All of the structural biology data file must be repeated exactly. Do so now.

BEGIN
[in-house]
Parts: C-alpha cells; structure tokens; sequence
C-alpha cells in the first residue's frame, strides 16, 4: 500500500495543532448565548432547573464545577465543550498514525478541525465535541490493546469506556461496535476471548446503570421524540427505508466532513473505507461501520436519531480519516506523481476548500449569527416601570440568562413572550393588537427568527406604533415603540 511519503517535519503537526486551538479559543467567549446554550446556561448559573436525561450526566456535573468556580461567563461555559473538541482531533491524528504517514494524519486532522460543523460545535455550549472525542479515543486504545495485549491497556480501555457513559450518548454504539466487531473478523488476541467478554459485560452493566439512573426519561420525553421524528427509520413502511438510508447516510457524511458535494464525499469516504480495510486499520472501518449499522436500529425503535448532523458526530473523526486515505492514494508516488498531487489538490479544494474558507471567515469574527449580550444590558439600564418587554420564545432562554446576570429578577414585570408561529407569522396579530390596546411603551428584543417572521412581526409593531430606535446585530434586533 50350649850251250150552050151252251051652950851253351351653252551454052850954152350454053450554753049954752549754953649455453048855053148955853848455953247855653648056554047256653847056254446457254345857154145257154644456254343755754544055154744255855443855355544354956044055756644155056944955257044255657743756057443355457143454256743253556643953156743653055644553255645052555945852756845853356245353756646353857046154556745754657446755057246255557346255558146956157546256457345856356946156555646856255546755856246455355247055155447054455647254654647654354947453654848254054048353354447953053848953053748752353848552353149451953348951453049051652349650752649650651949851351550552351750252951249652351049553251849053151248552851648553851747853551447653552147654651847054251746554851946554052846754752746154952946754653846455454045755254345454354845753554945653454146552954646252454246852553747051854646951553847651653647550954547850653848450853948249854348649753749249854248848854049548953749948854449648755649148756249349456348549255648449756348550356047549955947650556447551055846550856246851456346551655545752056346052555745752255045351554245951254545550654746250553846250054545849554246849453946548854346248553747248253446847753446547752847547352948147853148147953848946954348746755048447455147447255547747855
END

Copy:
[in-house]
Parts: C-alpha cells; structure tokens; sequence
C-alpha cells in the first residue's frame, strides 16, 4: 500500500495543532448565548432547573464545577465543550498514525478541525465535541490493546469506556461496535476471548446503570421524540427505508466532513473505507461501520436519531480519516506523481476548500449569527416601570440568562413572550393588537427568527406604533415603540 511519503517535519503537526486551538479559543467567549446554550446556561448559573436525561450526566456535573468556580461567563461555559473538541482531533491524528504517514494524519486532522460543523460545535455550549472525542479515543486504545495485549491497556480501555457513559450518548454504539466487531473478523488476541467478554459485560452493566439512573426519561420525553421524528427509520413502511438510508447516510457524511458535494464525499469516504480495510486499520472501518449499522436500529425503535448532523458526530473523526486515505492514494508516488498531487489538490479544494474558507471567515469574527449580550444590558439600564418587554420564545432562554446576570429578577414585570408561529407569522396579530390596546411603551428584543417572521412581526409593531430606535446585530434586533 50350649850251250150552050151252251051652950851253351351653252551454052850954152350454053450554753049954752549754953649455453048855053148955853848455953247855653648056554047256653847056254446457254345857154145257154644456254343755754544055154744255855443855355544354956044055756644155056944955257044255657743756057443355457143454256743253556643953156743653055644553255645052555945852756845853356245353756646353857046154556745754657446755057246255557346255558146956157546256457345856356946156555646856255546755856246455355247055155447054455647254654647654354947453654848254054048353354447953053848953053748752353848552353149451953348951453049051652349650752649650651949851351550552351750252951249652351049553251849053151248552851648553851747853551447653552147654651847054251746554851946554052846754752746154952946754653846455454045755254345454354845753554945653454146552954646252454246852553747051854646951553847651653647550954547850653848450853948249854348649753749249854248848854049548953749948854449648755649148756249349456348549255648449756348550356047549955947650556447551055846550856246851456346551655545752056346052555745752255045351554245951254545550654746250553846250054545849554246849453946548854346248553747248253446847753446547752847547352948147853148147953848946954348746755048447455147447255547747855